However, this isn’t the first month of Voxopedia – its just the first month in which it has been openly recruiting users. It now has 500+ “Galaxians”. If we compare it to when Wikipedia had 500 Wikipedians we’d be looking at June 2002, but let’s go one month earlier when it had 478 Wikipedians. At that point (May 2002) it was generating 57 new pages PER DAY (and that figure was growing). In two days 2002 Wikipedia could generate more articles than a month of Voxopedia.

    But these comparisons still don’t matter. The issue isn’t whether the Galaxians are better motivated or worse motivated than Wikipedians but whether Voxopedia can keep up. The business plan for Voxopedia is to compete against Wikipedia and be a viable alternative but currently it is being edited far too slowly and growing far too slowly so that despite being a clone of Wikipedia it already has fewer articles than the Wikipedia, many of the ones it has are out of date.

  7. @Greg: the story link on your blog 404’s. Was it supposed to point elsewhere on your blog? (The magazine link works indirectly, but comes up against a paywall.)

  8. I’m glad the cartoon museum has a new home. I always preferred Wimmen’s Comix and Underground Comix to superheroes. Well, aside from Wonder Warthog, he was okay.

  9. @Chip Hitchcock

    the story link on your blog 404’s. Was it supposed to point elsewhere on your blog? (The magazine link works indirectly, but comes up against a paywall.)

    Drat! I have a subscription, so I get all the stories on my Kindle starting on the first of the month, but it won’t be on lightspeed.com until November 22nd, at which point RSR will have a working link to it. (That’s a bug on our site at the moment; there isn’t supposed to be a link at all until we have a valid URL. Eric is fixing it as we speak.) I do the same with all the online magazines that offer subscriptions, and I like to think doing reviews early helps encourage people to subscribe, which helps the magazines.

    But in this case, it completely slipped my mind. Sorry about that!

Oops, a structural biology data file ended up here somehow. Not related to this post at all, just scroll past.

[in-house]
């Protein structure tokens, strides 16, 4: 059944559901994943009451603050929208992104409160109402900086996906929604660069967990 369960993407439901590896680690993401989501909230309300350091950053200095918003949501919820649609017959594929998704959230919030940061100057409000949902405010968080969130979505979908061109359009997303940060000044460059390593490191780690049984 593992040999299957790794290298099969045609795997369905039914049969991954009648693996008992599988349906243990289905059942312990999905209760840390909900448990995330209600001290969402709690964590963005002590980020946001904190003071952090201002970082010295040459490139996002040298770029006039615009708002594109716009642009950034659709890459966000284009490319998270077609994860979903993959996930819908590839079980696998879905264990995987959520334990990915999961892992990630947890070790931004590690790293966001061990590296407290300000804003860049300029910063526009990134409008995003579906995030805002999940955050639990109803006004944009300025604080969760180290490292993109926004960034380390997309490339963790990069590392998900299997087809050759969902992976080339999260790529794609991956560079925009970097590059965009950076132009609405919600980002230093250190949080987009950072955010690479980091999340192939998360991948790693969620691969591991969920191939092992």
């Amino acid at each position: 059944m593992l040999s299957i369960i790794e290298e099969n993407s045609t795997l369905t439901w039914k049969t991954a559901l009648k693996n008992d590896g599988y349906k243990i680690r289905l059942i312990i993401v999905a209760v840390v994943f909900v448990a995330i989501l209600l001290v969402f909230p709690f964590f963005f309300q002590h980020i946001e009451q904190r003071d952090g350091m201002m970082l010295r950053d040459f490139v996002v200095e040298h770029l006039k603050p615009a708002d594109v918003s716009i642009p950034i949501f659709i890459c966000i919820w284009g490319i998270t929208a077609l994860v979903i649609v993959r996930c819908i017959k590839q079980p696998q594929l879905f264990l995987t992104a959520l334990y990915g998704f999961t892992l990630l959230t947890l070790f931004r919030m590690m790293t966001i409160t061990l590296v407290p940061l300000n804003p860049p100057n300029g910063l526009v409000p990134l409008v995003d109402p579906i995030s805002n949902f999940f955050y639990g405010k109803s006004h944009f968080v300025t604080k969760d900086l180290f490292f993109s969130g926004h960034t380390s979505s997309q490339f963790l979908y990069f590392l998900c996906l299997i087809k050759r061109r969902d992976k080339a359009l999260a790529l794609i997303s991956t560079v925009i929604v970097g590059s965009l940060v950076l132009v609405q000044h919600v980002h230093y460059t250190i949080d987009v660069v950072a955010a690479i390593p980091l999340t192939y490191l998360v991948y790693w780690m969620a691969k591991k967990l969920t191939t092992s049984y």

10. Charon D.
    In seventh grade, I asked George Loftus who his favorite superhero was (hoping to talk about Spider-Man!), and he said Wonder Wart-Hog. I said, aw, c’mon! Be serious! Next day, he brought two issues of Wonder Wart-Hog to school, and I was certainly hooked. He had some other stories in some of the other Millar publications, like Hot Rod CARtoons and whatever, some of them reprints from older stories, and many of them done for the mags. (Consequently, the characters would comment on the odd fact that so many of WWH’s adventures took place at race tracks.)

    I got to meet Gilbert Shelton and get his autograph at the Dallas Fantasy Festival in ’84 (one hell of a gathering: Robert Crumb, Spain Rodriguez, Dennis Kitchen, Jack Jaxon, Harvey Kurtzman, Gilbert Hernandez, and others). We drove in from Houston in our wretched Plymouth Arrow, which died as we approached the hotel—there was already shiny green fluid puddling around our feet—and we coasted it into a service station across the street from the hotel and walked the rest of the way. Another Houston fan was there, a woman whose name I’ve forgotten. She used to be seen at the movies at UH fairly regularly, and we didn’t think a whole lot of her. Then she won an hour of Shelton’s time at a charity auction at the con and opted to use that time having him make her a painting of the Hog of Steel. Need I say my respect for her skyrocketed?

    ps: Here’s Cathy at the convention, with Robert Crumb and Gilbert Hernandez. There’s a heartwarming anecdote connected with that: at Crumb’s panel, I asked him if there were any current comics he did like, and he pointed at Gilbert and said, “It’s that thing your brother does… Heartbreak Soup…” Gilbert was beside himself with joy at this praise from an idol. “That’s me! I do that strip!” Right after the panel, someone with a Polaroid wanted a picture of the two of them. Crumb dragooned Cathy into the shot (she had asked him an embarrassing question about his Joe Blow story). The photographer gave us the photo and took another one of just the two of them. Not sure why I didn’t have the presence to get Gilbert’s autograph. I like his comics too.


    (Edited to change “Fair” to “Festival,” having noticed the badges in the photo. Probably been telling the story wrong for a decade or more. Sorry to edit so many times — I was trying to make the picture show up.)